Auburn Football: With Gratitude, Auburn Should Say Goodbye to Gene Chizik

Brett MixonContributor IOctober 21, 2012

Oct 20, 2012; Nashville, TN, USA; Auburn Tigers head coach Gene Chizik watches his team play against the Vanderbilt Commodores during the second half at Vanderbilt Stadium. The Commodores beat the Tigers 17-13. Mandatory credit: Don McPeak-US PRESSWIRE

No one saw this type of season coming for the Auburn football team. The most despondent pundits at least had Auburn going 6-6 and possibly landing in the BBVA Compass bowl.  

Gene Chizik and his job status have been defended here twice in 2012. The most recent defense came just last week. The words you read here are sometimes meant to simply offer a contrary perspective.

In this case, there is no other way to look at what must happen at season’s end for the Auburn football program to bounce back in 2013. There is no way to defend a 1-6 start to the 2012 season.

With gratitude, it is time for Auburn to say goodbye to Chizik at season’s end.

Chizik was the right man for the Auburn program in 2010. Auburn supporters will reminisce about 2010 for the rest of their lives.

After Auburn defeated South Carolina in the SEC Championship Game in 2010, an elderly Auburn fan explained to me that he was a senior in 1957 when Auburn won its first national championship.

He was sure he would never see the words “Auburn” and “national champions” beside each other ever again, especially after it was left out of the national title game in 2004.

He was filled with pride that Auburn was going to get a chance to play for the title again in his lifetime.

It was a very special time to be on the Plains in 2010. It was all the things that sports fans dream of for their teams. Those types of seasons may happen only once in a lifetime. If you’re a Chicago Cubs fan, it may never happen (sorry, the urge was too strong to resist). 

Because of Chizik’s leadership through what felt like a monsoon of negative stories and speculation, Auburn fans were able to experience this type of season and it’s something that can never be taken away from them.

No one at Auburn wanted this type of season for the Tigers or for Chizik. There can hardly be a bad word said for the quality of man that Chizik is. Everyone would wish Chizik a career full of success.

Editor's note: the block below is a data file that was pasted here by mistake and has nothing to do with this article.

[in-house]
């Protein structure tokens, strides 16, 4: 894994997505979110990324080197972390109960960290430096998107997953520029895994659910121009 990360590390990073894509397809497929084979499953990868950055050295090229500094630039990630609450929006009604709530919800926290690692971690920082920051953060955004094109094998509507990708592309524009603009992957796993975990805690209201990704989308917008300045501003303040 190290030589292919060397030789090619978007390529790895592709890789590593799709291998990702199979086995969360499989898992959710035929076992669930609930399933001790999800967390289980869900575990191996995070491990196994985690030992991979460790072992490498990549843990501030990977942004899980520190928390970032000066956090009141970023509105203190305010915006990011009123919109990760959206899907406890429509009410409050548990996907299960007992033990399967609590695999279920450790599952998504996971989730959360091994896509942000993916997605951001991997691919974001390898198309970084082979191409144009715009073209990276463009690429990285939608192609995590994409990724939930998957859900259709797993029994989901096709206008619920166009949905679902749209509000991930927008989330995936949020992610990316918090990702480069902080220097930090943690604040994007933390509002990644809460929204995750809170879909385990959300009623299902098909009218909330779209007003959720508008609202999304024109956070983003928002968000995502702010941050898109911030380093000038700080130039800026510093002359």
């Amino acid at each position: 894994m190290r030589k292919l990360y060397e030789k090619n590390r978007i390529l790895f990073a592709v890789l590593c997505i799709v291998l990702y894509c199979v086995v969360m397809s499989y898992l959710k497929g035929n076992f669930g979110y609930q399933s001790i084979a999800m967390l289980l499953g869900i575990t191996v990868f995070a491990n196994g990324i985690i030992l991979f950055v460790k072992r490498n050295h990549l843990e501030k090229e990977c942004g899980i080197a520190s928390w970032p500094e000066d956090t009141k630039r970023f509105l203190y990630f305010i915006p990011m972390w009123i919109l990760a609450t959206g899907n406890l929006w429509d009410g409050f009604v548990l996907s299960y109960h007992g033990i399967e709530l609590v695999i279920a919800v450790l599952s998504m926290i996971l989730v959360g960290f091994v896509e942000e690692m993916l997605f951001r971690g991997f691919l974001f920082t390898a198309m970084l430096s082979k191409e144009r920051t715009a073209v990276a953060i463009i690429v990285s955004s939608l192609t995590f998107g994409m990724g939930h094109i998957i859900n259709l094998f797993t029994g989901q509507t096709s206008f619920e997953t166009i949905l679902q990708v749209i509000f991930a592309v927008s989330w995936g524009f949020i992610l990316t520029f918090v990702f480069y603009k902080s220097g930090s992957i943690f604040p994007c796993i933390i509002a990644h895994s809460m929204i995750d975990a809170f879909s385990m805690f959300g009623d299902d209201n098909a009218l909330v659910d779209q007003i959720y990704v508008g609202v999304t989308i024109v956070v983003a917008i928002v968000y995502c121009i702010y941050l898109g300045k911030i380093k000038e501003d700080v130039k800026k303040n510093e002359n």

That success will not come at Auburn. It simply is not working out and his continued employment at Auburn may leave the program in a more fragile state than it was when he was hired in December of 2008.

A likely 0-8 record in conference play does not allow much ground to stand on when fighting for a job. Neither does one of the worst stretches in history after winning a championship.

Auburn becomes 1st team ever in AP Poll era to start 1-6 within 2 years of winning a national title.

— Jon Solomon (@jonsol) October 20, 2012


If there were any semblance of a team that was improving and had flashes of becoming great in the near future, Chizik may be able to save his job.

This team, as talented as it is, is nowhere near being in the conversation as a contender in 2013.

Auburn has lost (or nearly lost) to teams that it should beat while blindfolded based on talent alone.

It is not tough, it beats itself and does not know how to play fundamental football. These are all characteristics of a poorly coached team.

Without watching many Vanderbilt games under James Franklin, it is safe to say that Saturday was not one of his best-coached games. Franklin still managed to out-coach Chizik and the Auburn coaching staff. 

The Tigers will not be down long. Auburn is a top-15 job in college football. It has a strong commitment to being successful on the football field. It will not get back to championship-level football with Chizik on the sidelines.

While the Auburn Family is thankful for the magical 2010 season that most likely would not have been achieved without Chizik’s leadership through turmoil, it is time for the two to say goodbye at season’s end.